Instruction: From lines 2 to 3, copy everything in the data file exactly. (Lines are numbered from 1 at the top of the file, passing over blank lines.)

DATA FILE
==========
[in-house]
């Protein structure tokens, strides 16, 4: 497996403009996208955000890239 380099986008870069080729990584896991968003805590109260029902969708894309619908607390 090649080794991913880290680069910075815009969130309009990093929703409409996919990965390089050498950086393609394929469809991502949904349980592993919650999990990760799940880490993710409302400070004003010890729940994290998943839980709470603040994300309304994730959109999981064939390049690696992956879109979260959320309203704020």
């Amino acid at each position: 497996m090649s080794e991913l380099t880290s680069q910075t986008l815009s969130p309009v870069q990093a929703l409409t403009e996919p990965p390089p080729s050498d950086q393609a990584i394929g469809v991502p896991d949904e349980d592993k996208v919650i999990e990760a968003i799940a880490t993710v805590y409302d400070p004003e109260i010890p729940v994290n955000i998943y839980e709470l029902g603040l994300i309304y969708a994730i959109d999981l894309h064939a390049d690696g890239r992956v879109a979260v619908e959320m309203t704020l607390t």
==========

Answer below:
């Protein structure tokens, strides 16, 4: 497996403009996208955000890239 380099986008870069080729990584896991968003805590109260029902969708894309619908607390 090649080794991913880290680069910075815009969130309009990093929703409409996919990965390089050498950086393609394929469809991502949904349980592993919650999990990760799940880490993710409302400070004003010890729940994290998943839980709470603040994300309304994730959109999981064939390049690696992956879109979260959320309203704020």
């Amino acid at each position: 497996m090649s080794e991913l380099t880290s680069q910075t986008l815009s969130p309009v870069q990093a929703l409409t403009e996919p990965p390089p080729s050498d950086q393609a990584i394929g469809v991502p896991d949904e349980d592993k996208v919650i999990e990760a968003i799940a880490t993710v805590y409302d400070p004003e109260i010890p729940v994290n955000i998943y839980e709470l029902g603040l994300i309304y969708a994730i959109d999981l894309h064939a390049d690696g890239r992956v879109a979260v619908e959320m309203t704020l607390t």